It is worth remembering that while in Palestine the Arabs opposed the creation of a largely Muslim Palestinian state, in India it was the Muslims who demanded Partition. Pakistan has no historical foundation whatever, and the very name Pakistan was invented by Muslim students and activists in London in 1931. The Partition of British India in 1947-48 was accomplished by bloodshed on an unimaginable scale, with probably 500,000 deaths in communal violence. Literally millions of Hindus and Muslims living in the “wrong” part of British India left for the other state. Karachi became known as a city of refugees.

Yet – in contrast to Palestine – no one demands the “Right of Return” for these “refugees”, and in any case neither India nor Pakistan would be likely to allow any of their former residents back.

Sudeten German expellees from Czechoslovakia
 At that very time, too, vast population transfers were taking place in early post-war Europe. An estimated ten million Poles, Balts, and Russians fled to the West, ahead of the advancing Red Army, or, in some instances, were deliberately moved on. In Czechoslovakia, Eduard Beneš, the “good” Czech head of state between the end of the Nazi occupation in 1945 and the imposition of Stalinist rule in 1948, expelled three million Sudeten Germans from the Sudetenland in 1945-46. The Sudetenland is the rim area of what is now the Czech Republic whose demands (sparked by Hitler) for incorporation into the German Reich led to the Munich Crisis of 1938. After the war, the democratic Czech government was taking no more chances with a potential Fifth Column in the reborn state, and expelled the Sudeten Germans en masse. If there were any demands for their “Right of Return” these were unacknowledged. Most fled to West Germany, where, frankly, they were a lot better off than they would have been in a wretched Stalinist satellite regime, which is what Czechoslovakia became in 1948.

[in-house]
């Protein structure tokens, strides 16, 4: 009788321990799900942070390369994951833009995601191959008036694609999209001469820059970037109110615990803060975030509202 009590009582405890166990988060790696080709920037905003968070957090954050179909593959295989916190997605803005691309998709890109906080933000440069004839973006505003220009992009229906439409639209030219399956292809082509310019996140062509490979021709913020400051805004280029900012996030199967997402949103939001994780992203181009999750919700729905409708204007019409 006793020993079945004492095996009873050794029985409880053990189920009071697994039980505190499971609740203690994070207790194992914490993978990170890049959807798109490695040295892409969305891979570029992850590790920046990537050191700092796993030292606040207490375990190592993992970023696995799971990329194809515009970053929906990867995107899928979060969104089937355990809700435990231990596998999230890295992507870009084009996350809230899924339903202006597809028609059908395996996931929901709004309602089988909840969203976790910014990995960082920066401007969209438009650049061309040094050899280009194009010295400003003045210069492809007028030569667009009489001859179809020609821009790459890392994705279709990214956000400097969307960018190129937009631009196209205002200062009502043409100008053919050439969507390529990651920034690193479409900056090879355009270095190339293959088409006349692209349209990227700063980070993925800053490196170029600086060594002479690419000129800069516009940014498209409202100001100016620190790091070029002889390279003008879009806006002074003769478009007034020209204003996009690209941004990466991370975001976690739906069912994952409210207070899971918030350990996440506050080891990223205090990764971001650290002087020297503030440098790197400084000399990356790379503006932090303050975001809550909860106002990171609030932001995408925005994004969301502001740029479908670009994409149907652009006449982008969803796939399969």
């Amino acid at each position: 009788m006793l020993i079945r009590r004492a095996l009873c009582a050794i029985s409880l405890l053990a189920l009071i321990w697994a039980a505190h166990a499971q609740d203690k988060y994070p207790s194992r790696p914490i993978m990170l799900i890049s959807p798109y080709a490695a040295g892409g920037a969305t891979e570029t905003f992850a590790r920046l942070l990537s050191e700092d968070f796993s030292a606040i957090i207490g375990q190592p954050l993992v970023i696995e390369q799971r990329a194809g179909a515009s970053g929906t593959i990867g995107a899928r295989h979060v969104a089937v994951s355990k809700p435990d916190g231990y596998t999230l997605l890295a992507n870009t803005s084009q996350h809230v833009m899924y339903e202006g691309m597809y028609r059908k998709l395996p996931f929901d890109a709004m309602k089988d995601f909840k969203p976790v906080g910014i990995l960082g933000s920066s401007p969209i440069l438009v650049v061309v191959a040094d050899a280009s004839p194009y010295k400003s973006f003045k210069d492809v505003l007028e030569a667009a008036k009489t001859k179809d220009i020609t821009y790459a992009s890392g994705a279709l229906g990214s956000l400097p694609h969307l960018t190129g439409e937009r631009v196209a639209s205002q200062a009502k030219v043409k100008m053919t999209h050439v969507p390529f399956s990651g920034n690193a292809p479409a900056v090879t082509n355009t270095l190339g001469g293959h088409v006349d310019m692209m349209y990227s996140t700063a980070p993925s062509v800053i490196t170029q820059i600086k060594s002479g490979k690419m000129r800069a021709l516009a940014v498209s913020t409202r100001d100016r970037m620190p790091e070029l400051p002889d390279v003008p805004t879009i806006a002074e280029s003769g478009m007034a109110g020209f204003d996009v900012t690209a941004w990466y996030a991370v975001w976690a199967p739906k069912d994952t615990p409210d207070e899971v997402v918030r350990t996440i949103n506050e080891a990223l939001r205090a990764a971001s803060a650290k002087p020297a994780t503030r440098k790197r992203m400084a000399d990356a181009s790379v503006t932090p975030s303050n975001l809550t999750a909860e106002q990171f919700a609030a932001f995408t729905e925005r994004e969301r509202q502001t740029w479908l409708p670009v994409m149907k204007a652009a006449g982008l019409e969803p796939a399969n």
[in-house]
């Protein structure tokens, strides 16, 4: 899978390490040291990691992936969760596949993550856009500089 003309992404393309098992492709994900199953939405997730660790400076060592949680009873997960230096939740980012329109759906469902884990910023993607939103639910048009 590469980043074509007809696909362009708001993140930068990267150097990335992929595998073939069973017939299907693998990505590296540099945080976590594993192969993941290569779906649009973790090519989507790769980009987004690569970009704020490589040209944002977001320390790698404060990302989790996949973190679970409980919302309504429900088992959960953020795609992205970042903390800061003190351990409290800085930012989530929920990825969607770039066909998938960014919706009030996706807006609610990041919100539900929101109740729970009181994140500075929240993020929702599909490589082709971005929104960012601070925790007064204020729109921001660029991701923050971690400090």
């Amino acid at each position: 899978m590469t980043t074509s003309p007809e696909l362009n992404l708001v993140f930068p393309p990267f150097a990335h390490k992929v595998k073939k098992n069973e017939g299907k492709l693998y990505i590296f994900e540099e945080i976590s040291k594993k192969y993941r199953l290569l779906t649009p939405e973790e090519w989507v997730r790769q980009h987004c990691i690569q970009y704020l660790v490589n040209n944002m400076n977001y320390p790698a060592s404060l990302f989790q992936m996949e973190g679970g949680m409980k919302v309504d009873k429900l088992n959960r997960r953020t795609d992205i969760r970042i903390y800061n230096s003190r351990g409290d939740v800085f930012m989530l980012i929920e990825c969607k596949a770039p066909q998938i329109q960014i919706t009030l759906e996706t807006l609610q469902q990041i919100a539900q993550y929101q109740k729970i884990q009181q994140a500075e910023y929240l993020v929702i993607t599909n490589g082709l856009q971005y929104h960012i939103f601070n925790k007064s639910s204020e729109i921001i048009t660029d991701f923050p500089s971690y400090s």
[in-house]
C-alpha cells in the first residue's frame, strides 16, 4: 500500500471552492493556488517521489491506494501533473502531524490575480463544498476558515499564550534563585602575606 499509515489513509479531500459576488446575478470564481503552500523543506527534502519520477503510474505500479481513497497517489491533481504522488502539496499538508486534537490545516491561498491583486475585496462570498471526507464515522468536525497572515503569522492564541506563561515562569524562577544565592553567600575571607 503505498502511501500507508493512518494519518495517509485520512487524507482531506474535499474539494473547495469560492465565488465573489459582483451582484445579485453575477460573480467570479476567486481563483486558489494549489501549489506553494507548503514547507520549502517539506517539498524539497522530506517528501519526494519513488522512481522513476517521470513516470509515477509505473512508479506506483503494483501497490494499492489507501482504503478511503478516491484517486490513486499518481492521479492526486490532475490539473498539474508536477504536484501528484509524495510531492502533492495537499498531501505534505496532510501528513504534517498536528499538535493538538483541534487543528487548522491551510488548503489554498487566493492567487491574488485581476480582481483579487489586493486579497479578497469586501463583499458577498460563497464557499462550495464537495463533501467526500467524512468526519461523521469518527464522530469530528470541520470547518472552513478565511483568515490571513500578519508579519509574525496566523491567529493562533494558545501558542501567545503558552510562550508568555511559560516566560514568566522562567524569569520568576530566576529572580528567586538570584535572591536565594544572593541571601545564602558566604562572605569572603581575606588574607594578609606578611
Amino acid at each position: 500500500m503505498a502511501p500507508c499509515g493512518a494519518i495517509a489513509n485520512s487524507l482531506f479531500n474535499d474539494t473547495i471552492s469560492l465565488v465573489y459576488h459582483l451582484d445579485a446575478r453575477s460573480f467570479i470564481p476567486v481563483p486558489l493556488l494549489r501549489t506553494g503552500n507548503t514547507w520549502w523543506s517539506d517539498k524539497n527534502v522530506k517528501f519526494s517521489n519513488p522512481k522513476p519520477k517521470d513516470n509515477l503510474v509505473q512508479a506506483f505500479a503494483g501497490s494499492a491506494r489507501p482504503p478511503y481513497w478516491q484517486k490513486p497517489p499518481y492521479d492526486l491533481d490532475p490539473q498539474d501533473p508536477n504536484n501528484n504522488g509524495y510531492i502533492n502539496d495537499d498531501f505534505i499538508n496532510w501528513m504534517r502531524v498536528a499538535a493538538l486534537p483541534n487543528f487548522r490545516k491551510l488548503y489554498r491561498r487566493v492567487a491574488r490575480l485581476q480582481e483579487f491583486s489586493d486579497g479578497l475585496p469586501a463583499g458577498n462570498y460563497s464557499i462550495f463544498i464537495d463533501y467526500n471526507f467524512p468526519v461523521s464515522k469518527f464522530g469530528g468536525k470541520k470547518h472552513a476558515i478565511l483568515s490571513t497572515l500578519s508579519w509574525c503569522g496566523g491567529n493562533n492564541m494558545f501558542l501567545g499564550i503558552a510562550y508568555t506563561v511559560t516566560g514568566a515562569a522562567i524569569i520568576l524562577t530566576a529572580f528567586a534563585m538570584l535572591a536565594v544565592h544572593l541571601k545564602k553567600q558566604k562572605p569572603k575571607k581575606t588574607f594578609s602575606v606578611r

Few people know or care about these events: only in the case of the Palestinians is the issue of Partition and the “Right of Return” being kept alive, nearly 65 years later.


  1. The British in West Africa made an unholy mess there too. By diverting the oil that gushed out of the south, up to the north, thousands of miles away to their beloved muslims. That mess has never been cleared up either!

  2. Thank you for posting another great article, in both content, as well as a visually appealing page.

  3. Thanks, Juniper & Love of the Land.
    Love of the Land, I appreciate the comment re the visual content of the page - I revamped the sidebar recently.

  4. Thanks for the excellent article. I had totally forgotten about Czechoslovakia

    I had also intended to comment a few days back about the great graphics, usually blog pages are plain and dull

  5. Yes, it's easy to forget about Czechoslovakia, Shirl in Oz. Thanks too for the feedback on the design - I love colour and pictures!

  6. A more recent (1974), and -- because of the refugees' claim to a "right of return" and the legal precedent -- more relevant case is that of the Greek refugees in Cyprus. The European Court of Human Rights ruled that "the passage of time [35 years cf. 65 for the Palestinians] and the continuing evolution of the broader political dispute" made "return" neither practical nor desirable.

  7. Many thanks for that useful piece of information.